Pipeline Revenue: what it is and why it is essential for companies
What is Pipeline Revenue?
Pipeline Revenue refers to the estimated future revenue a business expects to earn from sales from leads that are currently in the sales pipeline. This revenue has not been realized yet, as sales still have to close, but it is considered a strong indicator of future performance.
To estimate Pipeline Revenue, we basically need to answer 2 questions:
How many sales should be closed considering the volume and quality of leads opened in the sales funnel?
What is the expected average selling price?
Why is measuring Pipeline Revenue important?
Measuring pipeline revenue is important for several reasons:
1. Clarity of qualified leads
It requires the company to be clear about which characteristics distinguish qualified leads from unqualified ones. Knowing the characteristics of a lead that has the greatest chance of generating a sale is essential for the marketing team to allocate its resources efficiently. This also impacts the size of the sales team and expenses. 1.000 leads with a 5% chance of generating sales needs twice as many salespeople to serve than 500 leads with a 10% chance of generating sales, even though the result is exactly the same.
2. Contribution of the marketing team to the result
It brings visibility to how much the marketing team is performing. Teams usually look at lead volume metrics or qualified leads for this, but both are not sufficient or simple to reach a conclusion. Generating 2.000 leads with a goal of 1.000 may sound great, but it's no use if the quality of those leads is terrible. What if you generate 1.000 qualified leads with a goal of 1.000? If the company has only one classification of what a qualified lead is, it may work, but the reality is that it is unlikely that a set of leads will have the same conversion rate into sales. It's more likely worth separating different groups of qualified leads.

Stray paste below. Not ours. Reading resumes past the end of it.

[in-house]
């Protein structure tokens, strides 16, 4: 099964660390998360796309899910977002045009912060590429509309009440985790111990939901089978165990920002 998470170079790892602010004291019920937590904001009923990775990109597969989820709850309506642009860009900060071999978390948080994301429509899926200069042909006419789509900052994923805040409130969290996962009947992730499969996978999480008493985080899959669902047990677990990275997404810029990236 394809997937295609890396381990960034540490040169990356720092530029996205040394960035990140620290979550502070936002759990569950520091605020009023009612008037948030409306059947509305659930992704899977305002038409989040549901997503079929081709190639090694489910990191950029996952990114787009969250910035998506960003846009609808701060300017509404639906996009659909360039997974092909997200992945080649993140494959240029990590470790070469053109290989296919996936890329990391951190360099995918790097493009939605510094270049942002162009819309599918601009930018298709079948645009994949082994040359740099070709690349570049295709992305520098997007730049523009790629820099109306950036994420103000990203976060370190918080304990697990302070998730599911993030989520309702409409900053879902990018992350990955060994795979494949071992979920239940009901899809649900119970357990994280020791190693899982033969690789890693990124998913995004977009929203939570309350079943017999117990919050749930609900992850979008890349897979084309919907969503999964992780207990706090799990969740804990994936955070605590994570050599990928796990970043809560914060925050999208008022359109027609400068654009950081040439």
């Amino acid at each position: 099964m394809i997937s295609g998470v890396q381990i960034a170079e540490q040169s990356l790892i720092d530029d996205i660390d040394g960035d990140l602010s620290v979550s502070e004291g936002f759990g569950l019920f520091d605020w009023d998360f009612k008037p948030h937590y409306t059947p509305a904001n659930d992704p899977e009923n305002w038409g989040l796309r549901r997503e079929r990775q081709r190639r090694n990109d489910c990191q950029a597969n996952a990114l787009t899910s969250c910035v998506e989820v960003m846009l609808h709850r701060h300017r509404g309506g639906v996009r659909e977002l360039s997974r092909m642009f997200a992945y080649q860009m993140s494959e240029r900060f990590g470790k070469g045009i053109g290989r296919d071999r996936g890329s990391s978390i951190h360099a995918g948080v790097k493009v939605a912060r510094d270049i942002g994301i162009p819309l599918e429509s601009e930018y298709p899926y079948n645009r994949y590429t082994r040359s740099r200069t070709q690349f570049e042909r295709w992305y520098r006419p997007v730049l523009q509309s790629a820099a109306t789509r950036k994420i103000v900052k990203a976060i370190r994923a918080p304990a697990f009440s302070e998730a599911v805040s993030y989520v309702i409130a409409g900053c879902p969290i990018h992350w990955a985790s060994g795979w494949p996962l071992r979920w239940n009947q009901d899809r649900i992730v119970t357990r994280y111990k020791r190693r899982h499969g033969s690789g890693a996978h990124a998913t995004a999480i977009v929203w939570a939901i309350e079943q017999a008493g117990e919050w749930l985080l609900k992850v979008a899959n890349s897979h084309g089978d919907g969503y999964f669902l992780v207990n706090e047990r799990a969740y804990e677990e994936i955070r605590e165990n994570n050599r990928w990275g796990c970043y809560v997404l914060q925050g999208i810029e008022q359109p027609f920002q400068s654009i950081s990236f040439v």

3. Contribution of the sales team to the result
Brings visibility into the efficiency of the sales team. If marketing generates US$ 100,000 in Pipeline Revenue and revenue at the end of the month was US$ 120,000, it means that the sales team was more efficient than expected. If only US$ 80,000 in revenue was generated, it means that sales performed below expectations.
4. Revenue forecasts and planning
It allows a business to forecast future revenue and plan accordingly. This is important for budgeting and forecasting, as well as determining the resources that will be needed to achieve the forecasted revenue.
5. Identification of problems and causes in advance
It helps a company identify potential problems early on. For example, if a company notices a decrease in Pipeline Revenue, it can investigate the cause and take steps to correct the problem before it becomes a serious problem. This can help a company avoid missing its revenue targets.
6. Assists in defining the growth strategy
Helps identify potential areas for growth. If a company has a strong pipeline, it can confidently invest in additional resources to capitalize on the opportunity. On the other hand, if a company has a weak pipeline, they may need to focus on generating more sales leads or improving their sales process.
Example of how to apply Pipeline Revenue
Imagine that your company has 100 qualified leads in the Sales Pipeline and that they are distributed in the following groups:
After raising the number of leads for each of the groups, we need to multiply these volumes by the expected sales rate to find the sales projection.
After that, just multiply this sales expectation by the expected average price to calculate the Pipeline Revenue.
In the example, we see that the total Pipeline Revenue was US$ 20,000, which means that the company expects to generate US$ 20,000 in revenue with these leads already present in the sales pipeline.